Indianapolis Colts rookie quarterback Andrew Luck gives the thumbs up to switching your fantasy football league to a dynasty format.
It's April of 2011 and your team is one player away from a championship.
In your mind, adding a stud wideout will elevate your stacked roster from contender to favorite. Do you sacrifice your team's future by trading away a package of premium draft picks for Julio Jones?
The Atlanta Falcons faced this exact decision, but the thought process has no place in fantasy football—unless you play in a dynasty league.
Dynasty formats take fantasy football to the next level. They are more realistic and thus more challenging.
Dynasty leagues play just like your standard re-draft or keeper league, except you keep every player on your roster from year to year. Expanded rosters allow teams to stash away young, developing talent without hurting starting lineups.
Don't worry if drafting is your favorite part of the game. With the best talent already rostered, dynasty owners mimic their real-life counterparts by drafting rookies each spring.
Isn't simulating the job of a NFL general manager what fantasy football is all about?
Here are six reasons why serious fantasy football players should make the switch.
It's far from a true simulation, but Dyntasy players come much closer to performing the glamorous aspects of jobs held by Green Bay Packers general manager Ted Thompson and coach Mike McCarthy.
Fantasy football exists to let fans play general manager.
The game is much more than assembling an all-star roster of your favorite players. Fantasy football facilitates all of the basic—and most glamorous—duties of a real-life GM.
Assess player values, draft those players, make roster cuts, set your starting lineup and negotiate the next blockbuster trade. Fantasy football managers get to do all the fun stuff without any of the stress or tedious work facing their NFL counterparts.
The best fantasy football formats thus provide the best simulations of the job.
No, dynasty formats still don't come anywhere close to turning fans into actual general managers. They are by nature, however, much more realistic than any re-draft or keeper fantasy format.
Never starting over from scratch forces dynasty players to think more like a NFL executive.
Washington Redskins rookie quarterback Robert Griffin makes a nice upside pick in re-draft leagues, but he is fantasy gold in dynasty formats.
Keeping your entire roster from year to year makes every decision much more significant.
Now, a player's value is not limited to how he helps your team in the coming weeks or months. Adds, drops and trades affect your team's long-term future as well.
Kendall Hunter is no longer just a speculative handcuff for Frank Gore, but a potential stud several years from now.
Do you trade a 30-year-old back like Michael Turner while he still has value or ride him out until the end?
Valuing draft picks for trades becomes quite difficult when a first rounder could end up as dominant as Calvin Johnson or as broken as Jahvid Best.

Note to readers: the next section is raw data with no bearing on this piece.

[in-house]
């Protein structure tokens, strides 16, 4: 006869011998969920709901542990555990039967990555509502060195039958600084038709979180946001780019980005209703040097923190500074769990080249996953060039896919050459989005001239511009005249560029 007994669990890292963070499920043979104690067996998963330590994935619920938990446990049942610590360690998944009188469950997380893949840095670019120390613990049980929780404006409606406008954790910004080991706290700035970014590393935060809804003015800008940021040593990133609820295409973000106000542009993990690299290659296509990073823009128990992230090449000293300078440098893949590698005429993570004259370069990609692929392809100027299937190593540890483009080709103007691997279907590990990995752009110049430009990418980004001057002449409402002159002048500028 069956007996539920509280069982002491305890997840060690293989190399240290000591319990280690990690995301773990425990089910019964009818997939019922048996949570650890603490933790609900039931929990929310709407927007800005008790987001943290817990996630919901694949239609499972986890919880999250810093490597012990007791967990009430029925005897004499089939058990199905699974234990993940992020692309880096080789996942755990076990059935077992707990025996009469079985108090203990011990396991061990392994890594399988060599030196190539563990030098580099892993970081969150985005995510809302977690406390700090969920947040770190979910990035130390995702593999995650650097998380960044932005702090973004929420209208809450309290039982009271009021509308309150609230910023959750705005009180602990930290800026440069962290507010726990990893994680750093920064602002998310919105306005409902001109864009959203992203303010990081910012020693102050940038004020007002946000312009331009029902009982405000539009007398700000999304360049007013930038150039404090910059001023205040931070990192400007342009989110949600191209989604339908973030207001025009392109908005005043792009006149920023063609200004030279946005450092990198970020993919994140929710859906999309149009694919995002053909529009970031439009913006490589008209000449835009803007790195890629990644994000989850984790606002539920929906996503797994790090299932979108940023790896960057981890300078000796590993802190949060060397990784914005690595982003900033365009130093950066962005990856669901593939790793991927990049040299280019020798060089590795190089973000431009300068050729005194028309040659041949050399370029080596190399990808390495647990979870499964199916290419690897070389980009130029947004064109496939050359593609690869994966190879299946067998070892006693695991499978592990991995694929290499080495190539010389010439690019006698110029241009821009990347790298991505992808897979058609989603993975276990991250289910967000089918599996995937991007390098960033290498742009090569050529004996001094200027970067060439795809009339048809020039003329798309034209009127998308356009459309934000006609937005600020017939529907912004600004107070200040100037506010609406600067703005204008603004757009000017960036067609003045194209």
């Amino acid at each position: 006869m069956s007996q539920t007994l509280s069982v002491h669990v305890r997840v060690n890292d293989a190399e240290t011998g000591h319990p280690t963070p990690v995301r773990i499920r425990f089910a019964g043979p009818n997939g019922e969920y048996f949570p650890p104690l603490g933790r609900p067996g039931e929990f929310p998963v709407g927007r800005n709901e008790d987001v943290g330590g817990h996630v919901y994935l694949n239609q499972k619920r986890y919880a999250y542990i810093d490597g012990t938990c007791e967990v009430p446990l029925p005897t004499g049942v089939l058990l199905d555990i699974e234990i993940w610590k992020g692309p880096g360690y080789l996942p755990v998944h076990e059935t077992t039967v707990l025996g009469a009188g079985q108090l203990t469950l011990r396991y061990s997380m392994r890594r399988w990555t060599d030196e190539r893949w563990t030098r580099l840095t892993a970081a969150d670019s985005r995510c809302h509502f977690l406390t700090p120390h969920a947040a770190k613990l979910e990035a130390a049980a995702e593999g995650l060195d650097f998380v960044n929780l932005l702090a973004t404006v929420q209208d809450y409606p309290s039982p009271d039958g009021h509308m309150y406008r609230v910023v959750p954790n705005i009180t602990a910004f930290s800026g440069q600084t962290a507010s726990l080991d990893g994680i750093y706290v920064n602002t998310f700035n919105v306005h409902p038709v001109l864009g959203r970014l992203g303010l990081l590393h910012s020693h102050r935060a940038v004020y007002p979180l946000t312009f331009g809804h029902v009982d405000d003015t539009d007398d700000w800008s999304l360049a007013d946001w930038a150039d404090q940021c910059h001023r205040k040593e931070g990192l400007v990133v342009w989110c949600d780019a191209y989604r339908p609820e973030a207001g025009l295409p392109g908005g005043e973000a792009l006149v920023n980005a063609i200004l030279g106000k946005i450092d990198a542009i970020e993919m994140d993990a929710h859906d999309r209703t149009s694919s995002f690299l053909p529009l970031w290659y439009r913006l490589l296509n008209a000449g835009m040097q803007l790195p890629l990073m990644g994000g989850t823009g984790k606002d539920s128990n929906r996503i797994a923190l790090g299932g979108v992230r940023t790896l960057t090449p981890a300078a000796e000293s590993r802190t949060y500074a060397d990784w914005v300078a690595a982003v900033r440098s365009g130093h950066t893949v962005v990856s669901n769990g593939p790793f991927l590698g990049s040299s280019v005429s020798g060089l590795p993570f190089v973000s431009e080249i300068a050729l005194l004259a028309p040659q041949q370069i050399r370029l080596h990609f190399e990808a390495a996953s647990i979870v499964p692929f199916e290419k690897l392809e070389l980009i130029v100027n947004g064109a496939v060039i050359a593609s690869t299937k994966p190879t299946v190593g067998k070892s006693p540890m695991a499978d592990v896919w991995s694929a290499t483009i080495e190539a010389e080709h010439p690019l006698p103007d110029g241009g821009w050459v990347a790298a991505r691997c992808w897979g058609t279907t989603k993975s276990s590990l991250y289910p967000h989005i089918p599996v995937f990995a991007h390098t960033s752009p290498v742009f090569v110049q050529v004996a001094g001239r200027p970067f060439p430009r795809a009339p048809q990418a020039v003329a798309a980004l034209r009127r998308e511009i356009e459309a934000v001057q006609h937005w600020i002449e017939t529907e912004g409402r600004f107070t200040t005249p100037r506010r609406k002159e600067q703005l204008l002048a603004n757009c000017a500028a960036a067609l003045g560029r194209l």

And you better do your homework, because those draft picks will be on your team for a long time. You may even grow personally attached to these investments. Trading away an injury-prone Michael Vick is much harder to swallow after you drafted him out of Virginia Tech, kept him on your roster through jail time and were rewarded for your savvy with a breakout season in 2010.
There are so many more variables in play with a dynasty format. Any experienced player growing tired of the straight-forward strategy required in standard leagues will love the many added challenges.
Russell Wilson (3) and Matt Flynn (15) are locked in a battle to start for the Seattle Seahawks. Do standard league players even care?
Declaring the winners and losers of position battles is one of the most important decisions NFL coaches make during August, yet most of these decisions don't affect re-draft leagues at all.
Ryan Tannehill beat out Matt Moore for the starting quarterback gig in Miami. Jake Locker won his battle in Tennessee. The same war rages on in Seattle and Arizona for the likes of Russell Wilson, Matt Flynn, Kevin Kolb and John Skelton.
Quarterback is by far the most crucial position to an NFL team. The outcome of these battles significantly affects the future of their respective teams. Yet none of these players will likely be drafted in standard fantasy leagues.
Dynasty formats, however, force managers to pay close attention to these developing situations. The best already placed their bets long ago and are now eagerly awaiting the outcome.
This is just one basic example of how the dynasty format requires football knowledge vastly deeper and wider than any standard format. Familiarity with updated depth charts is imperative. So is the ability to evaluate the talent of players who do not yet have major roles.
Any average NFL fan can debate the 2012 production of Jimmy Graham and Rob Gronkowski. It takes real football knowledge to make a long-term production call on prospects like Ronnie Hillman and Lamar Miller.